Well, actually, I agree to a lot of his criticism. I think that freer markets are the best indicator for future growth and its test is the best available. However, he also nit-picks some things, that I find not quite as defensible. While I concur on the fall of Venice and the excellence of Rome not depending on inclusive institutions, but rather on timing, global trade and good governance ( at least with the Romans), I strongly disagree with the Korean and Taiwan example.
In my point of view both countries developed despite a rather autoritarian government (like China). I think South Korea is an illustrative example, being right next to a country with an even more autoritarian leader: North Korea. It was less the leadership decisions that made the difference, but the dependence on the US against North Korea, Japan, Soviets and China. I think one could make a similar case for Taiwan.
If you look at South America and Africa, I think one can make a better case for strong leaders resulting in sub-optimal results. And this brings me to the second point were we disagree: Foreign Aid. Bill Gates has made clear for a long time now that he supports foreign aid in general. He doesn't like the Afghanistan example, because it is a war zone and thus a special case. I agree, but I also think that Robinson and Acemoglu wouldn't have had to look far for even better cases.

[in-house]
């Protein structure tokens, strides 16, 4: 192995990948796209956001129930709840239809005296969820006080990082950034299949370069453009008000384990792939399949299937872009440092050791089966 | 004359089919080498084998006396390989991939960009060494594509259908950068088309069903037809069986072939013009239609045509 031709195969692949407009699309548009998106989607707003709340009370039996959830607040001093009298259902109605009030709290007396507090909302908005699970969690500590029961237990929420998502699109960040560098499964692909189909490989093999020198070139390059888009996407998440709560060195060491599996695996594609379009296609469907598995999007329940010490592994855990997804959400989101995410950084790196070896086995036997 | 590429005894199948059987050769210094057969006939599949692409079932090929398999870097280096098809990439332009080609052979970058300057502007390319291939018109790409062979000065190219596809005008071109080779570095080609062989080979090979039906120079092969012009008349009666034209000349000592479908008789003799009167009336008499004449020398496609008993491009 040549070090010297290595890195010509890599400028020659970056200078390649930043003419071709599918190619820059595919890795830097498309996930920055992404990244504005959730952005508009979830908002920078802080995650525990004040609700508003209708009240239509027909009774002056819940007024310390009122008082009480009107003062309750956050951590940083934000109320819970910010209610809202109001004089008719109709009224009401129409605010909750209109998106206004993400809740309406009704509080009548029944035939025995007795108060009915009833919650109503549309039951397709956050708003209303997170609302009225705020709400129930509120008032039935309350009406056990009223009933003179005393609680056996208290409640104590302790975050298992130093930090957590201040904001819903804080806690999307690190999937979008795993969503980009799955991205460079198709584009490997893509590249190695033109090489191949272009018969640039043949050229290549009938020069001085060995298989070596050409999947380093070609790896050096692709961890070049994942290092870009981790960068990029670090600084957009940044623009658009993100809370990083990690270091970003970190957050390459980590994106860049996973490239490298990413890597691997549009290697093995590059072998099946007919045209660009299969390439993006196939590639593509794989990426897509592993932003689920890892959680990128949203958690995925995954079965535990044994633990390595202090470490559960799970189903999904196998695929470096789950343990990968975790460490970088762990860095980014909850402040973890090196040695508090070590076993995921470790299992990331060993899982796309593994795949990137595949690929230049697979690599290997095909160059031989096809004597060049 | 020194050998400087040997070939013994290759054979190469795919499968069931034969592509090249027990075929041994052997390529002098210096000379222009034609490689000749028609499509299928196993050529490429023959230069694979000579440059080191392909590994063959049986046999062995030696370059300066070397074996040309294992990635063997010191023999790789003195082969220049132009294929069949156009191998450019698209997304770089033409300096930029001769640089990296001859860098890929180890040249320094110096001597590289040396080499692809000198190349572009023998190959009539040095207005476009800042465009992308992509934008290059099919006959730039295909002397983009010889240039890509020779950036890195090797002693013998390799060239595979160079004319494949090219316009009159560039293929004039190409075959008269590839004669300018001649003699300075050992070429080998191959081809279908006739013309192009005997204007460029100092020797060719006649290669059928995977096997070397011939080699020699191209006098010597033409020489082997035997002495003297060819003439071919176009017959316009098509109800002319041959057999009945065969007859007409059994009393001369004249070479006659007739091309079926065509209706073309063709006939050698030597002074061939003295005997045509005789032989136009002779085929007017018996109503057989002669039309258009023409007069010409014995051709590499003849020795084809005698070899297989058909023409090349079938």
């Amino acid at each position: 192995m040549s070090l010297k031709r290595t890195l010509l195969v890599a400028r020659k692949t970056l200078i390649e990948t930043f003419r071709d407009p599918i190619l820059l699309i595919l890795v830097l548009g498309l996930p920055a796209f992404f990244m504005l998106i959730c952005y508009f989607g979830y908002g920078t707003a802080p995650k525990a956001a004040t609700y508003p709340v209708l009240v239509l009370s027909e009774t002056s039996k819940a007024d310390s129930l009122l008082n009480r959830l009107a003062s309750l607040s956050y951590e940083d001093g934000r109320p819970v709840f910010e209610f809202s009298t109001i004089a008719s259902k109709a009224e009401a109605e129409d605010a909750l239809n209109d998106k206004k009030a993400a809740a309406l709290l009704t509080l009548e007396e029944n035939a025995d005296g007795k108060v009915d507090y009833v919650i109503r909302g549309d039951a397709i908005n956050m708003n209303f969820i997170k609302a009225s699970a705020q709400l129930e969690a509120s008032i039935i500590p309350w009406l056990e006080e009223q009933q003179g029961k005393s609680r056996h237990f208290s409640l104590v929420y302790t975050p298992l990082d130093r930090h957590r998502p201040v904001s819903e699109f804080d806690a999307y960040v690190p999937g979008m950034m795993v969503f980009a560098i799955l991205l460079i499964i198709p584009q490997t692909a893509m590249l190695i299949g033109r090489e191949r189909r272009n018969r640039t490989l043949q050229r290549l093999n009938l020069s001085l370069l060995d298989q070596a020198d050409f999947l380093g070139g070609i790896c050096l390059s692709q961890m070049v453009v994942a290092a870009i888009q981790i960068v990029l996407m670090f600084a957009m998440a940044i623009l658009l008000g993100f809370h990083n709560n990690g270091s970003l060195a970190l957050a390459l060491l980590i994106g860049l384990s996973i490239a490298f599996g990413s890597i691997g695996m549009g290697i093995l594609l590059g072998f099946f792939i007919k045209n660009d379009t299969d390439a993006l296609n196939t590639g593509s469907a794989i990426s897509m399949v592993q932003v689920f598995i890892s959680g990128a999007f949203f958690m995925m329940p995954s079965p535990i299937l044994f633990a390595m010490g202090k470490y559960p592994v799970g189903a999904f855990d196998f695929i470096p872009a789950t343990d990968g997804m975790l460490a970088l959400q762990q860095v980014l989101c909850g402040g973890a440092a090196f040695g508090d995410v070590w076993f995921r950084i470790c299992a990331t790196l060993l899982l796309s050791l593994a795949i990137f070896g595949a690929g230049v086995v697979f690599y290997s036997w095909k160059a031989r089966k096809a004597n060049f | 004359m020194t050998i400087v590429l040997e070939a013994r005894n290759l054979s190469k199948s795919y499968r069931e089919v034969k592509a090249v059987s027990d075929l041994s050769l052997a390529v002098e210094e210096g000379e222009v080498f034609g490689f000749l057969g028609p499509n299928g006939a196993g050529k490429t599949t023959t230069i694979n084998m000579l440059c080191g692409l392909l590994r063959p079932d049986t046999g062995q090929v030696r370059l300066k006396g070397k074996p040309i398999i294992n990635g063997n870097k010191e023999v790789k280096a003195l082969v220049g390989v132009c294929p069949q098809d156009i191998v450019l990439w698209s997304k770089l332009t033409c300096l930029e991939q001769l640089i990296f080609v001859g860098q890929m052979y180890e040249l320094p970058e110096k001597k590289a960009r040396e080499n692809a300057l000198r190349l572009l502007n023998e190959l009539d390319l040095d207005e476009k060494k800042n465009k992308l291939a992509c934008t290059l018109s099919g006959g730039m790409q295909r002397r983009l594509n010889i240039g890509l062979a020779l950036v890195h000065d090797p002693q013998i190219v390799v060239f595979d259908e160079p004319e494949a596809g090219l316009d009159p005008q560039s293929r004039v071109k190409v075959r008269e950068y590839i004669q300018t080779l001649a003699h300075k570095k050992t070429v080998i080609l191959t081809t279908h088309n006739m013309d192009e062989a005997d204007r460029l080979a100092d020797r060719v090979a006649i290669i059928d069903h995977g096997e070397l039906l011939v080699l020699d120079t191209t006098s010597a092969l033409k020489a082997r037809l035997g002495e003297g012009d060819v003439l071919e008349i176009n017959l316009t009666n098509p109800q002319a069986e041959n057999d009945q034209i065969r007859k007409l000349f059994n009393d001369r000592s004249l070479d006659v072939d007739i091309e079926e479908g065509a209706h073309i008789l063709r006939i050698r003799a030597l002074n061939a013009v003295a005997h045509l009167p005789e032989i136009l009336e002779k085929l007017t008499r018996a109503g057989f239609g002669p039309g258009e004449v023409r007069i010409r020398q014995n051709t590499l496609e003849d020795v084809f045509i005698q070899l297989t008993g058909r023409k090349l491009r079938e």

Haiti is a foreign aid disaster and most has to do with culture and how foreign aid is done. Most central African countries are foreign aid disasters (the stronger the leader, the worse the example). Here foreign aid supplied by states is even worse than the one done by private companies.
But even in central Africa, poverty, infrastructure, education and a counter-productive culture are bigger problems than foreign aid. Of course, some foreign aid is more disasterous than others: Like free clothes from Europe.
Mali is an excellent example on what went wrong: Foreign Aid used as a general easement on our concience, rather than means-tested. I think even Bill Gates might agree that foreign aid should be supplied on a "what-works-best" basis.
Then there is a lot of foreign aid which should be scrapped, because it goes to entities that don't deserve it or are nowadays wealthier than they were when the money was really needed (amongst others, Germany, Israel, Egypt etc.).